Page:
Describes life insurance on which all premiums have been paid but that has not yet matured by death or endowment.
The party who brings a civil action, complains or sues and is so named on the record.
A provision in an insurance contract that allows the insured to retain benefits upon change of job.
The process of obtaining pre-approval for a medical treatment.
A condition of health or physical condition that existed before a health policy was issued. Generally, for an insurer to deem a condition pre-existing, the insured must have seen a doctor and been diagnosed for the condition prior to the policy taking effect.
The common name for a Health Maintenance Organization (HMO) plan. It provides comprehensive health care for members who pay a flat fee for services, including outpatient or hospital treatment.
An insurance classification indicating a risk that is superior to the average risk on which a given rate has been calculated. Such risks are usually eligible for a reduced rate.
The periodic amount of money paid to keep a policy in force.
Basic or general healthcare often administered by a family physician. Depending on the situation, patients also may receive primary care from a nurse, a paramedic or other healthcare provider. Managed care systems try to resolve as many health problems as possible at this level.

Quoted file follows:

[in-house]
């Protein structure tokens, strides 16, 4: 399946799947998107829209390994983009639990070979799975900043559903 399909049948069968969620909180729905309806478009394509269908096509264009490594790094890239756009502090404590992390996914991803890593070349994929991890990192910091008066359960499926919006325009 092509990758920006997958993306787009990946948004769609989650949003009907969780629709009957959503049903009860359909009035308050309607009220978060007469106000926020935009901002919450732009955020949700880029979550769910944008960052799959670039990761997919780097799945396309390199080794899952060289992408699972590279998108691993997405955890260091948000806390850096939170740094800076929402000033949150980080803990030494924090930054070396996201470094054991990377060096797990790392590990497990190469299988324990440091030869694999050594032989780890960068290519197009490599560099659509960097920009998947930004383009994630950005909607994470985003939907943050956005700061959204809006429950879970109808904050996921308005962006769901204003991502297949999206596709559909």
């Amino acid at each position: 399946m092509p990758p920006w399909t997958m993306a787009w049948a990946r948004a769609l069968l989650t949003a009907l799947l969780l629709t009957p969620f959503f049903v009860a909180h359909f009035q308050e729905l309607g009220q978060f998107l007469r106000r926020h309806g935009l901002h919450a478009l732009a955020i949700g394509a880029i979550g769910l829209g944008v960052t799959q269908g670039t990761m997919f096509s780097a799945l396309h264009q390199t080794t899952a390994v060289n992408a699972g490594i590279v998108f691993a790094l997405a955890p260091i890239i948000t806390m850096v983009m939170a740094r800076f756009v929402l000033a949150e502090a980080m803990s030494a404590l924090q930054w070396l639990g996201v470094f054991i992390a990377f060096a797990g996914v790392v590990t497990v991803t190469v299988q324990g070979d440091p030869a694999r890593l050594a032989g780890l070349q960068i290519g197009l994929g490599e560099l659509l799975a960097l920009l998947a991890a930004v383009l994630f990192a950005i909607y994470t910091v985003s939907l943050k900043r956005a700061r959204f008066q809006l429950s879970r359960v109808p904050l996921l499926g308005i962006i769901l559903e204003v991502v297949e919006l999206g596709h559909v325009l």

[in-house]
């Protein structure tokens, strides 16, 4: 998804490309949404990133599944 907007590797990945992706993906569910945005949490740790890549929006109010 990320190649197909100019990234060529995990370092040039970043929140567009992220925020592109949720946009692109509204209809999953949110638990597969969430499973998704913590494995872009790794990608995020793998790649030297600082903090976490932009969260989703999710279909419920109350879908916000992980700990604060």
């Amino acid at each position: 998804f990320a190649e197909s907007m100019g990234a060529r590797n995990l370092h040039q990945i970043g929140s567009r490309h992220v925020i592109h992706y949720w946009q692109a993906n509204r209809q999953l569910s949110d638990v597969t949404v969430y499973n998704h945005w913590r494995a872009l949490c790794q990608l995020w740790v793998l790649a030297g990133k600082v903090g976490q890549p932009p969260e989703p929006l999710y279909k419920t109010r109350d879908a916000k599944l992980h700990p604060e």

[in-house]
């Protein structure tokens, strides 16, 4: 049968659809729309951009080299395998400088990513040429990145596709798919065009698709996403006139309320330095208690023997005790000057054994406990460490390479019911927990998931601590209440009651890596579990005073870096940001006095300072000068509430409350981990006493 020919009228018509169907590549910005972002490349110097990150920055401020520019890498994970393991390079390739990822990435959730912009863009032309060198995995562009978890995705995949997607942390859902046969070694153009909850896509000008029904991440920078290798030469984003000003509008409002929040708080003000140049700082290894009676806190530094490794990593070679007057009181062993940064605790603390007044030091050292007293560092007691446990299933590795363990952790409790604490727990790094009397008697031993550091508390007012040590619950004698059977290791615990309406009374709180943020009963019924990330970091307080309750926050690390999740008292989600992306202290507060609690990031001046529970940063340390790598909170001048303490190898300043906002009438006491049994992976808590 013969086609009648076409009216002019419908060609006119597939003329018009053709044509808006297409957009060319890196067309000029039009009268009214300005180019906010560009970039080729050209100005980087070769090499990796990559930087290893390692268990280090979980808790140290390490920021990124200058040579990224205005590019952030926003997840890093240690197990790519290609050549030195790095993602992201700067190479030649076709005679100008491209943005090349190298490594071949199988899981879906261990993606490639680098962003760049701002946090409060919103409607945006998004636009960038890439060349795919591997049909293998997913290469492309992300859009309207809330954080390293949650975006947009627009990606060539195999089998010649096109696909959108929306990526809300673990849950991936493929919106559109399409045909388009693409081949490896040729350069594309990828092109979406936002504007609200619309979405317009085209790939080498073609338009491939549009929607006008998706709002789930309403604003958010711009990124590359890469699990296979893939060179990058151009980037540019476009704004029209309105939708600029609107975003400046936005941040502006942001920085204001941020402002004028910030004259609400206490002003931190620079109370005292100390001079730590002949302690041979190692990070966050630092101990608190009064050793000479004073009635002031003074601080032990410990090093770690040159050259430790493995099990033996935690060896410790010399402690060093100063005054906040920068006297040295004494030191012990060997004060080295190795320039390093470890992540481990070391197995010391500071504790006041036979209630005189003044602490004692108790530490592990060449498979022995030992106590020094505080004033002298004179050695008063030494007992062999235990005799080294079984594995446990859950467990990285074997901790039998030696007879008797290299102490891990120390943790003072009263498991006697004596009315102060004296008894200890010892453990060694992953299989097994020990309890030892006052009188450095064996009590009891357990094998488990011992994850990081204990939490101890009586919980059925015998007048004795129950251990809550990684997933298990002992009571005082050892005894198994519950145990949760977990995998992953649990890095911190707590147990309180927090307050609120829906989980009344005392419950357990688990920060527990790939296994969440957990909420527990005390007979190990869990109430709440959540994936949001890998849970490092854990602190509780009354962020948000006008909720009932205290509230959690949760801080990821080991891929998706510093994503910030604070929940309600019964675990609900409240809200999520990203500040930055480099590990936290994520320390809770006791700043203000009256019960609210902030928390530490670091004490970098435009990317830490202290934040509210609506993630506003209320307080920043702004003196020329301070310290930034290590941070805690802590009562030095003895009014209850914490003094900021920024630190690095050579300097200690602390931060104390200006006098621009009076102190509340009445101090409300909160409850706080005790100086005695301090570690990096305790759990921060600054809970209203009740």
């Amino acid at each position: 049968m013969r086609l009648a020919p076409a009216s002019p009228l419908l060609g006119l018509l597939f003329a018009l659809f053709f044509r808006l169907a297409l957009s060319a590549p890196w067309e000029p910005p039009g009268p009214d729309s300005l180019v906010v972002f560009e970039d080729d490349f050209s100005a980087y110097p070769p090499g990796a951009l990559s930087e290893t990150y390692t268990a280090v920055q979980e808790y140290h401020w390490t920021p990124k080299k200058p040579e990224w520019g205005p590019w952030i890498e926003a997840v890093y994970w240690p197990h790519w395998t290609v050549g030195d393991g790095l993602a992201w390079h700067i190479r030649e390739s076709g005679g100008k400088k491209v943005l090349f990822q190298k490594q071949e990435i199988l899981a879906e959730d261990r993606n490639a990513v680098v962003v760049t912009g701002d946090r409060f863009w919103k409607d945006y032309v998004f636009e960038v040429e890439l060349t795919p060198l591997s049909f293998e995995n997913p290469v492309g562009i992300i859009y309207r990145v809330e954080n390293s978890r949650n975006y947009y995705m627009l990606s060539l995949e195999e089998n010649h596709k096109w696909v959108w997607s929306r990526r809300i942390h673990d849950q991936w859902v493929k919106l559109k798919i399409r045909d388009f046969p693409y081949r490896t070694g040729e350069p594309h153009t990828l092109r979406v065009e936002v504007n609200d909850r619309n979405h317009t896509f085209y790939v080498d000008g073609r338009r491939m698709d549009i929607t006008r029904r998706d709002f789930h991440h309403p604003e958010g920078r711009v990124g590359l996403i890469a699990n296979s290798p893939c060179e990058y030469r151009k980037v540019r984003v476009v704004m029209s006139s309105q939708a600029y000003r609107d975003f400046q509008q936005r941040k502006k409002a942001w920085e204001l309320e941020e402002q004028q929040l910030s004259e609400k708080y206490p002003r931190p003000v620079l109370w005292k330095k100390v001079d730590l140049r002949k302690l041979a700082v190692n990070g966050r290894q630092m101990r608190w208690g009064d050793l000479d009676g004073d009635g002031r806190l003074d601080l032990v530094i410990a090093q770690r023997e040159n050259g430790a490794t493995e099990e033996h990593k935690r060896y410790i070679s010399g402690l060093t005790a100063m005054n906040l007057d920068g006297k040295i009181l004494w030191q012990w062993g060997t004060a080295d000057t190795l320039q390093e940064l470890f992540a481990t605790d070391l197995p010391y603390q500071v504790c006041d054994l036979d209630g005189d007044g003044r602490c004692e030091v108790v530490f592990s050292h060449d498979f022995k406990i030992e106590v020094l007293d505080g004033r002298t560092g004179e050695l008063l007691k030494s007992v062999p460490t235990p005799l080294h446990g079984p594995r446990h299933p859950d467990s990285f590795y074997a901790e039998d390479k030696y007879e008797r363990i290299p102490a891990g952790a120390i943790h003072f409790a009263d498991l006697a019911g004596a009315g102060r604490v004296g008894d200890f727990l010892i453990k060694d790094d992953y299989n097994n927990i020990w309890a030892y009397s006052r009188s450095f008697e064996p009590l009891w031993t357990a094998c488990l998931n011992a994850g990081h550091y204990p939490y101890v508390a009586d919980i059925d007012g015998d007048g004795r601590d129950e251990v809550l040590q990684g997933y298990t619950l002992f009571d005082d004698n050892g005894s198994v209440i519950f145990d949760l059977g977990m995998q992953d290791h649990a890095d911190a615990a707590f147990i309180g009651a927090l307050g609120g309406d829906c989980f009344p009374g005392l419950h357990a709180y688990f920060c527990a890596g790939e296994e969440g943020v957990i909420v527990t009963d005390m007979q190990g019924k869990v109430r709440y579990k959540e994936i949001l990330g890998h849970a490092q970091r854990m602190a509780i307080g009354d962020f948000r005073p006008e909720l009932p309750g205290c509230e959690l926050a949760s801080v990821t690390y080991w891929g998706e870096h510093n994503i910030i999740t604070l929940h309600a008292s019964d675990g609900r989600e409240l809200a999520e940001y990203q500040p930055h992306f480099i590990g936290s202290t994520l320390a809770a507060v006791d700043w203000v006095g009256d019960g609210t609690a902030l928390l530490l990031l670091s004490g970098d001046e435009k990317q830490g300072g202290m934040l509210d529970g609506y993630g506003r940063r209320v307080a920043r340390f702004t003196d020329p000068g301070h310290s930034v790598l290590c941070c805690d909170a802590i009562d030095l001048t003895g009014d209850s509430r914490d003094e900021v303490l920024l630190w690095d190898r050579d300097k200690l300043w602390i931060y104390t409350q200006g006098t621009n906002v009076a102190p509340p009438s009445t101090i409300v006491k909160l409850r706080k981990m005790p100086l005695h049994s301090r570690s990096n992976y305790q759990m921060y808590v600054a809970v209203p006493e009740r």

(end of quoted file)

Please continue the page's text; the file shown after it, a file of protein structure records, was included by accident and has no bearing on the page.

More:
Term commonly applied to an agent, solicitor or other person who sells insurance, producing business for an insurance company and generating a commission for himself.
A formal statement made by the insured to the insurance company regarding a loss. The purpose of the proof of loss is to place before the company sufficient information concerning the loss to enable it to determine its liability under the policy or bond.
A monetary award to deter or punish a company for its fraudulent, oppressive or malicious behavior.